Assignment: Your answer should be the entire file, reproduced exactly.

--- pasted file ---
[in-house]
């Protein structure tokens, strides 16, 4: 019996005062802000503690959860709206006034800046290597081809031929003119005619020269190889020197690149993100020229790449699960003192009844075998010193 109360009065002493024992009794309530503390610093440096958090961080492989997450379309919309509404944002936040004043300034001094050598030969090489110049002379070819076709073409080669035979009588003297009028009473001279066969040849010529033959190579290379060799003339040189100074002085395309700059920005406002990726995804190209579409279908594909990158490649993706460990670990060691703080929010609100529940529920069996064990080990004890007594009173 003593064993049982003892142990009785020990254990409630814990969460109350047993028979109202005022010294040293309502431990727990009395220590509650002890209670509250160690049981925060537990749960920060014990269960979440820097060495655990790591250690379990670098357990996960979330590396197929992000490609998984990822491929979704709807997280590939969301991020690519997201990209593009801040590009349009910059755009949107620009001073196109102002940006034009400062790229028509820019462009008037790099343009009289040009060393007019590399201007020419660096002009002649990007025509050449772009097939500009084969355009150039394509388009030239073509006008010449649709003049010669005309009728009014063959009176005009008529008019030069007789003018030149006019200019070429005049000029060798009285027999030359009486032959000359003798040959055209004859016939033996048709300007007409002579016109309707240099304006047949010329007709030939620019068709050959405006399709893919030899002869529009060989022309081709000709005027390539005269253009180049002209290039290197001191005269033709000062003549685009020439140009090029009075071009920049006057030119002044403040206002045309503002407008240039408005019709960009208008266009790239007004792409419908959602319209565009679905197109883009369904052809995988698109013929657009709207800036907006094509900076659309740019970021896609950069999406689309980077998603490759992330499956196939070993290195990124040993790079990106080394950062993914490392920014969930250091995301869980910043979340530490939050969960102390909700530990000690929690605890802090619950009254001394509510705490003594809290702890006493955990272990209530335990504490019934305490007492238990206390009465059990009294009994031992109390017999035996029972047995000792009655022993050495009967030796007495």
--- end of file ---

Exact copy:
[in-house]
């Protein structure tokens, strides 16, 4: 019996005062802000503690959860709206006034800046290597081809031929003119005619020269190889020197690149993100020229790449699960003192009844075998010193 109360009065002493024992009794309530503390610093440096958090961080492989997450379309919309509404944002936040004043300034001094050598030969090489110049002379070819076709073409080669035979009588003297009028009473001279066969040849010529033959190579290379060799003339040189100074002085395309700059920005406002990726995804190209579409279908594909990158490649993706460990670990060691703080929010609100529940529920069996064990080990004890007594009173 003593064993049982003892142990009785020990254990409630814990969460109350047993028979109202005022010294040293309502431990727990009395220590509650002890209670509250160690049981925060537990749960920060014990269960979440820097060495655990790591250690379990670098357990996960979330590396197929992000490609998984990822491929979704709807997280590939969301991020690519997201990209593009801040590009349009910059755009949107620009001073196109102002940006034009400062790229028509820019462009008037790099343009009289040009060393007019590399201007020419660096002009002649990007025509050449772009097939500009084969355009150039394509388009030239073509006008010449649709003049010669005309009728009014063959009176005009008529008019030069007789003018030149006019200019070429005049000029060798009285027999030359009486032959000359003798040959055209004859016939033996048709300007007409002579016109309707240099304006047949010329007709030939620019068709050959405006399709893919030899002869529009060989022309081709000709005027390539005269253009180049002209290039290197001191005269033709000062003549685009020439140009090029009075071009920049006057030119002044403040206002045309503002407008240039408005019709960009208008266009790239007004792409419908959602319209565009679905197109883009369904052809995988698109013929657009709207800036907006094509900076659309740019970021896609950069999406689309980077998603490759992330499956196939070993290195990124040993790079990106080394950062993914490392920014969930250091995301869980910043979340530490939050969960102390909700530990000690929690605890802090619950009254001394509510705490003594809290702890006493955990272990209530335990504490019934305490007492238990206390009465059990009294009994031992109390017999035996029972047995000792009655022993050495009967030796007495």